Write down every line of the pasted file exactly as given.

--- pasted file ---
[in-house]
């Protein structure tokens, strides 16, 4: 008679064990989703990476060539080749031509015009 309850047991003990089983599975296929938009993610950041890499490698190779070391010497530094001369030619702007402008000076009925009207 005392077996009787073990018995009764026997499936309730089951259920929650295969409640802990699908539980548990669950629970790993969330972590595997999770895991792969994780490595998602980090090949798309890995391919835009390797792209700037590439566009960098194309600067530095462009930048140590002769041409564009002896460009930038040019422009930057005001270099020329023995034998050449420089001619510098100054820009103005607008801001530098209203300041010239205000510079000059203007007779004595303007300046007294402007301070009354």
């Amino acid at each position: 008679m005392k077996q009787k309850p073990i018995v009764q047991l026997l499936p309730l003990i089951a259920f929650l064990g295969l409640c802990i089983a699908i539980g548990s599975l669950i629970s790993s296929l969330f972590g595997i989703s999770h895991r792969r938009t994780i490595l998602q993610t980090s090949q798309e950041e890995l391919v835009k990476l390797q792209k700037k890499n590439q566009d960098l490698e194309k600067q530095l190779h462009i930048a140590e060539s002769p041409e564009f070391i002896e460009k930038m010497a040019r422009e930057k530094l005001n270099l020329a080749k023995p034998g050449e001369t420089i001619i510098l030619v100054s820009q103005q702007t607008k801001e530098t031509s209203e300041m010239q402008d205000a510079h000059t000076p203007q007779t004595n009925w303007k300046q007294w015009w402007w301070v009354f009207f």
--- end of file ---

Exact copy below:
[in-house]
């Protein structure tokens, strides 16, 4: 008679064990989703990476060539080749031509015009 309850047991003990089983599975296929938009993610950041890499490698190779070391010497530094001369030619702007402008000076009925009207 005392077996009787073990018995009764026997499936309730089951259920929650295969409640802990699908539980548990669950629970790993969330972590595997999770895991792969994780490595998602980090090949798309890995391919835009390797792209700037590439566009960098194309600067530095462009930048140590002769041409564009002896460009930038040019422009930057005001270099020329023995034998050449420089001619510098100054820009103005607008801001530098209203300041010239205000510079000059203007007779004595303007300046007294402007301070009354």
């Amino acid at each position: 008679m005392k077996q009787k309850p073990i018995v009764q047991l026997l499936p309730l003990i089951a259920f929650l064990g295969l409640c802990i089983a699908i539980g548990s599975l669950i629970s790993s296929l969330f972590g595997i989703s999770h895991r792969r938009t994780i490595l998602q993610t980090s090949q798309e950041e890995l391919v835009k990476l390797q792209k700037k890499n590439q566009d960098l490698e194309k600067q530095l190779h462009i930048a140590e060539s002769p041409e564009f070391i002896e460009k930038m010497a040019r422009e930057k530094l005001n270099l020329a080749k023995p034998g050449e001369t420089i001619i510098l030619v100054s820009q103005q702007t607008k801001e530098t031509s209203e300041m010239q402008d205000a510079h000059t000076p203007q007779t004595n009925w303007k300046q007294w015009w402007w301070v009354f009207f």